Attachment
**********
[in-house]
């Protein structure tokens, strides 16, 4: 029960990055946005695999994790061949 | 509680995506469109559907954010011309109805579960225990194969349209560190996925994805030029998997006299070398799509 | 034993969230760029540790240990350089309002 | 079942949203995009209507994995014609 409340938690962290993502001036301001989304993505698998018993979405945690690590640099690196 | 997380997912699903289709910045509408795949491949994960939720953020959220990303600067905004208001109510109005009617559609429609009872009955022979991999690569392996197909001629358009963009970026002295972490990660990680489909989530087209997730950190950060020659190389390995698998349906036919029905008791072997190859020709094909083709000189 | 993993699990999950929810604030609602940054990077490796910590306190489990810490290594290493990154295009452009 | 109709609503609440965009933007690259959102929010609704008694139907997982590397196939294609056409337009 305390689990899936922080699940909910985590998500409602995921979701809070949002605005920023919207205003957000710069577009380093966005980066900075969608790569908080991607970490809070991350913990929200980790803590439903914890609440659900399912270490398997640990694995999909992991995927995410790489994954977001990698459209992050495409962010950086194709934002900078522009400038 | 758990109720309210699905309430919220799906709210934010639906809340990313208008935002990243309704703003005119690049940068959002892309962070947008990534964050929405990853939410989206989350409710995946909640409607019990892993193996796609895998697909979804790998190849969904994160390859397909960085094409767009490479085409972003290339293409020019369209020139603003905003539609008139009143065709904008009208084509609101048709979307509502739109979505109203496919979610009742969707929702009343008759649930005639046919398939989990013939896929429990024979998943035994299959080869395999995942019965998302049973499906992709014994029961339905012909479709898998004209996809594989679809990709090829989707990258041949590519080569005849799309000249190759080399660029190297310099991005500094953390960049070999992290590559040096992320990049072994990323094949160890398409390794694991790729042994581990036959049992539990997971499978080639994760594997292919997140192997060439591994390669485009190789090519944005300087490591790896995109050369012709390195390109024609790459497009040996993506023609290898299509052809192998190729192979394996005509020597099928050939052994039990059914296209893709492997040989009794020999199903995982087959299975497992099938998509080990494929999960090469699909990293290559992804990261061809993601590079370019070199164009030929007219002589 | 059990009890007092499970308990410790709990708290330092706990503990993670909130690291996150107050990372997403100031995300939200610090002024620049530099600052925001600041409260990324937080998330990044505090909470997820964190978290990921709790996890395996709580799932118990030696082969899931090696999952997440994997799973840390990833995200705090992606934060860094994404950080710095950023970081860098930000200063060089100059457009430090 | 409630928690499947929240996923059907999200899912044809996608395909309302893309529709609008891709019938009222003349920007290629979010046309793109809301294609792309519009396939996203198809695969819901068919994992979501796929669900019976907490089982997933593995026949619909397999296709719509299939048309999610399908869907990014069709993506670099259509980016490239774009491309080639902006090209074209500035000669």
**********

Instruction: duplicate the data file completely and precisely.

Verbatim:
[in-house]
């Protein structure tokens, strides 16, 4: 029960990055946005695999994790061949 | 509680995506469109559907954010011309109805579960225990194969349209560190996925994805030029998997006299070398799509 | 034993969230760029540790240990350089309002 | 079942949203995009209507994995014609 409340938690962290993502001036301001989304993505698998018993979405945690690590640099690196 | 997380997912699903289709910045509408795949491949994960939720953020959220990303600067905004208001109510109005009617559609429609009872009955022979991999690569392996197909001629358009963009970026002295972490990660990680489909989530087209997730950190950060020659190389390995698998349906036919029905008791072997190859020709094909083709000189 | 993993699990999950929810604030609602940054990077490796910590306190489990810490290594290493990154295009452009 | 109709609503609440965009933007690259959102929010609704008694139907997982590397196939294609056409337009 305390689990899936922080699940909910985590998500409602995921979701809070949002605005920023919207205003957000710069577009380093966005980066900075969608790569908080991607970490809070991350913990929200980790803590439903914890609440659900399912270490398997640990694995999909992991995927995410790489994954977001990698459209992050495409962010950086194709934002900078522009400038 | 758990109720309210699905309430919220799906709210934010639906809340990313208008935002990243309704703003005119690049940068959002892309962070947008990534964050929405990853939410989206989350409710995946909640409607019990892993193996796609895998697909979804790998190849969904994160390859397909960085094409767009490479085409972003290339293409020019369209020139603003905003539609008139009143065709904008009208084509609101048709979307509502739109979505109203496919979610009742969707929702009343008759649930005639046919398939989990013939896929429990024979998943035994299959080869395999995942019965998302049973499906992709014994029961339905012909479709898998004209996809594989679809990709090829989707990258041949590519080569005849799309000249190759080399660029190297310099991005500094953390960049070999992290590559040096992320990049072994990323094949160890398409390794694991790729042994581990036959049992539990997971499978080639994760594997292919997140192997060439591994390669485009190789090519944005300087490591790896995109050369012709390195390109024609790459497009040996993506023609290898299509052809192998190729192979394996005509020597099928050939052994039990059914296209893709492997040989009794020999199903995982087959299975497992099938998509080990494929999960090469699909990293290559992804990261061809993601590079370019070199164009030929007219002589 | 059990009890007092499970308990410790709990708290330092706990503990993670909130690291996150107050990372997403100031995300939200610090002024620049530099600052925001600041409260990324937080998330990044505090909470997820964190978290990921709790996890395996709580799932118990030696082969899931090696999952997440994997799973840390990833995200705090992606934060860094994404950080710095950023970081860098930000200063060089100059457009430090 | 409630928690499947929240996923059907999200899912044809996608395909309302893309529709609008891709019938009222003349920007290629979010046309793109809301294609792309519009396939996203198809695969819901068919994992979501796929669900019976907490089982997933593995026949619909397999296709719509299939048309999610399908869907990014069709993506670099259509980016490239774009491309080639902006090209074209500035000669």